Colonial Craftsmen and Clientele:
Jewish Silversmith in Early New York
Myer Myers (1723-1795)
Myer Myers (1723-1795), a silversmith and goldsmith in Eighteenth Century New York City, was the son of Sephardic immigrants. His parents, Solomon and Judith Myers, were part of a community that traced its history back to the earliest settlement in New Amsterdam, started by twenty-three Sephardic refugees from Brazil, who moved to the city in September, 1654, and were granted asylum despite the protests of Governor Peter Stuyvesant. During the same year, the first Jewish congregation in the country, Shearith Israel, (the Spanish and Portuguese Synagogue), was formed New Amsterdam. The congregation built its first synagogue in 1730 on Mill Street, just south of Wall Street and was modeled after Sephardic traditions in Amsterdam.
The senior Myers was named among the freemen of New York for 1723 -1724 as a shopkeeper. By 1732, he had become an employee of Congregation Shearith Israel, In 1743, congregational minutes referred to him as "deceased" and authorized a pension to his widow, together with an allowance for Passover matzo and wood.
Although it is not known with whom the silversmith Myer Myers apprenticed, he became a freeman of the City of New York on April 29, 1746. By the spring of 1753, 30 year-old Myers had sufficient business to employ an English indentured servant, Lewis Meares, a jeweler by trade with engraving experience. In August, 1754, Myers moved his shop from the Meal Market in lower Wall Street to a house on King Street (now Pine Street), where he continued the goldsmith´s business with sufficient success to produce a variety of hollowware forms requiring carved wooden handles. According to the daybook of New York cabinetmaker Joshua Delaplaine, he supplied Myers with a kink coffeepot handle, a pear pot handle, a kink milk pot handle, and two chaffing dish handles in 1754.
By November 1763, silversmith Benjamin Halsted had joined Myers in the firm of Myers and Halsted, goldsmiths, advertising fancy goods, readymade plate, and jewelry for sale at their premises at the lower end of King Street. The firm continued to make all sorts of work, in gold and silver, on a custom, made-to-order basis. Myers´s clients included a broad range of New York society, from Sir William Johnson, the British Superintendent of Indian Affairs to a son of Liberty, Evert Bancker, Jr., who bought a pair of gold buttons in 1767. Myers was a leader of the Synagogue Shearith Israel, and crafted religious objects for both Jewish and Protestant congregations.
Myer Myers, his second wife Elkaleh (Joyce) Mears (whom he had married in 1767 following the death of Elkalah Cohen Myers) and his family joined other members of Congregation Shearith Israel in evacuating New York and taking refuge in Norwalk, Connecticut in advance of the British occupation of the City during the Revolutionary War. Most Jews in New York City were patriots and many served in the Continental Army during the American Revolution.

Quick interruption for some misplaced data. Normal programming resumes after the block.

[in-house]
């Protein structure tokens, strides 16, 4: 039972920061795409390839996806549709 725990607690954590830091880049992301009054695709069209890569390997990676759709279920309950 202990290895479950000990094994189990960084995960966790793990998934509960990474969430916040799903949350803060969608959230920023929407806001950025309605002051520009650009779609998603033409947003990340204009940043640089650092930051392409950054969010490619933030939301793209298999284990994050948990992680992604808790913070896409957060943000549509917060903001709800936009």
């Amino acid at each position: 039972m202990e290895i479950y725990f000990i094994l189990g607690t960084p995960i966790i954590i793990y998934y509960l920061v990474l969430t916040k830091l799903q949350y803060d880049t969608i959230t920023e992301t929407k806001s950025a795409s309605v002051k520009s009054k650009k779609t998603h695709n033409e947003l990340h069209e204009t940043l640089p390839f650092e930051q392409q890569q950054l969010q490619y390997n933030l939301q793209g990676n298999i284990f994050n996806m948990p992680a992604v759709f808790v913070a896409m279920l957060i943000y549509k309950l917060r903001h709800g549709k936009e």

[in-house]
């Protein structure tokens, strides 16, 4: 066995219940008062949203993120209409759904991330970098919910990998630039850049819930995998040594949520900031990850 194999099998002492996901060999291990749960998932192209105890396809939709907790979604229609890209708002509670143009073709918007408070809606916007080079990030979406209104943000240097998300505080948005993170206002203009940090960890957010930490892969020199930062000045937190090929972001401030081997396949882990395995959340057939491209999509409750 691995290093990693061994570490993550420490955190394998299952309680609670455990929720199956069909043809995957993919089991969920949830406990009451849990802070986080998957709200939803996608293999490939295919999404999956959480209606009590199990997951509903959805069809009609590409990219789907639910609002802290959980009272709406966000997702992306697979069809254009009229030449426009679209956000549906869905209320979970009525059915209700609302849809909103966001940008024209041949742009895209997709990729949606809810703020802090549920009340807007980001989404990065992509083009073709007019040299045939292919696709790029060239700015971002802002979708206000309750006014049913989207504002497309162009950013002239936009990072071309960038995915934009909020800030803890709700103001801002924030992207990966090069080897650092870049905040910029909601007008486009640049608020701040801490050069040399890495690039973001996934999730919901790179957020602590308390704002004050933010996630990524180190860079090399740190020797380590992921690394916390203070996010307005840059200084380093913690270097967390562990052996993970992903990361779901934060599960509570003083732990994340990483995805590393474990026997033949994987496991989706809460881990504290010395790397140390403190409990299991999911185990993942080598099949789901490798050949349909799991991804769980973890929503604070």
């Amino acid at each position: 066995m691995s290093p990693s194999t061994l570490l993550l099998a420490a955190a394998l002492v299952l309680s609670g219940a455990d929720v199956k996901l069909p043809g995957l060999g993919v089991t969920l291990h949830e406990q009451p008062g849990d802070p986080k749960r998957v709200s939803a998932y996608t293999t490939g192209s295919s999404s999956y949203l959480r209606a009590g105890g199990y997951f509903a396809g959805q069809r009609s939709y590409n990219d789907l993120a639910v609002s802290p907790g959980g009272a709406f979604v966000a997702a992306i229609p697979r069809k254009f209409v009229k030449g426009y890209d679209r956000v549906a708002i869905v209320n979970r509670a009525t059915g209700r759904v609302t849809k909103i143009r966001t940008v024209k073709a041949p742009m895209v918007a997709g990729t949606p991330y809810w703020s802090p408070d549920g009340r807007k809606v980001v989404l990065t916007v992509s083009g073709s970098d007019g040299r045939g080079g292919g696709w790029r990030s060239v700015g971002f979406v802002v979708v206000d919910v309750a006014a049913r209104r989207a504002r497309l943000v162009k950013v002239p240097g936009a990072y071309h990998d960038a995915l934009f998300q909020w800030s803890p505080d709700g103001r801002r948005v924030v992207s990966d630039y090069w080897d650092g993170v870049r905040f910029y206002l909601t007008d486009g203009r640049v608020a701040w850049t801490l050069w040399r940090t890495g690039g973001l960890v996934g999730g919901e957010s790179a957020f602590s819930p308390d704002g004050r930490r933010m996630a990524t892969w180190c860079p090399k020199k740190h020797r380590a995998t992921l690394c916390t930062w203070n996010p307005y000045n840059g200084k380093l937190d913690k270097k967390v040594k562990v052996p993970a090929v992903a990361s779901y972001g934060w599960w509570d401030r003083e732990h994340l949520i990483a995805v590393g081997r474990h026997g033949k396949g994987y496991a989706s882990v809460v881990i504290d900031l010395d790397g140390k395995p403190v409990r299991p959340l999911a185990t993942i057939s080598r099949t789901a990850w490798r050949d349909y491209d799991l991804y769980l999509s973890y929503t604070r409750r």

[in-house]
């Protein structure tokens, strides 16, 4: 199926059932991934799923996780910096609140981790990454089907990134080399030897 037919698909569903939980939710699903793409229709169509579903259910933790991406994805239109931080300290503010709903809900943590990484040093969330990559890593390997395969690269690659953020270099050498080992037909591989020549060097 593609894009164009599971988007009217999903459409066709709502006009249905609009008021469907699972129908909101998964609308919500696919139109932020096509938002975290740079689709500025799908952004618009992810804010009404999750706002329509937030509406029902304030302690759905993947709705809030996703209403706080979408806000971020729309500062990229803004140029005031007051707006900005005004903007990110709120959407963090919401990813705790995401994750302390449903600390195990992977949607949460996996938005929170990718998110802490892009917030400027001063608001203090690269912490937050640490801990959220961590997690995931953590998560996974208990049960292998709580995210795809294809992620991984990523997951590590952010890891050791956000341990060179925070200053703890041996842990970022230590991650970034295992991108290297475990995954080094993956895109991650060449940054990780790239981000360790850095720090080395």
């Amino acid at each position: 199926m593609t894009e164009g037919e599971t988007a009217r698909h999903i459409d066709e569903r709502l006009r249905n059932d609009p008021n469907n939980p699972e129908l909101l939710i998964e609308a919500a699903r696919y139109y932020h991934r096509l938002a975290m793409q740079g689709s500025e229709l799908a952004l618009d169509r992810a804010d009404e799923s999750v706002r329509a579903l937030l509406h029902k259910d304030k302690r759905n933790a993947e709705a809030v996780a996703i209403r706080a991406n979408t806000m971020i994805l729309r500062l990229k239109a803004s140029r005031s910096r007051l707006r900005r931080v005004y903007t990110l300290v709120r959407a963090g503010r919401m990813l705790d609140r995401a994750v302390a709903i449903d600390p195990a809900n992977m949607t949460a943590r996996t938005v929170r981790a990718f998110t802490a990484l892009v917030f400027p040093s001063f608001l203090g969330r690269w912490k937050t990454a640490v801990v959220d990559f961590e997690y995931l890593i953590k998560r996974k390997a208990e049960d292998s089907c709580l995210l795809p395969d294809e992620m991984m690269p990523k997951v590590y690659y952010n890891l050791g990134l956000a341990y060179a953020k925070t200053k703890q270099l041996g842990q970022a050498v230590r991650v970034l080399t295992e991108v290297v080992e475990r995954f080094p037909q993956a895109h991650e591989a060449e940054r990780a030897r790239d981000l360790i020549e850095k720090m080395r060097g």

While the Myers family was living in Norwalk, Connecticut, a daughter was born in 1776, and a son in 1778. By 1782, Myers and his family had fled to Philadelphia, which had the largest Jewish community in the Colonies. Upon the evacuation of New York by British troops late in November 1783, Myers returned to the City. During his exile, he may have worked with silversmith John Burger for five years, as Burger claimed upon his return to the City.
Jews accounted for one percent of the national population in 1789, when Gershom Seixas of the Shearith Israel congregation, took part in President George Washington´s inauguration with fifteen Christian religious leaders.
After the chaos of the Revolutionary War, American skilled workmen, including silversmiths, were caught up in the transition to an industrial society. Some urban craftsmen adapted to change. Others sought to extend and adapt older patterns of work; and still others challenged their masters by forming various journeyman associations. The General Society of Mechanics and Tradesmen was founded in New York City in 1785 by representatives of thirty-one different trades with the slogan, By Hammer and Hand all Arts do Stand, to stress their mutuality of interests. Myers served as chairman of the Gold and Silversmiths Society in 1786, and maintained a shop at 29 Princess Street (now Beaver Street), at the corner of Broad Street in 1789. By 1792, he had relocated to Pearl Street, where he remained until his death in 1795.
An emerging artisan republicanism of urban craftsmen - men like the New York silversmith Myer Myers and other yeomanry of the city, whom Thomas Jefferson called the heirs to the spirit of ’76 - became the legacy for the future.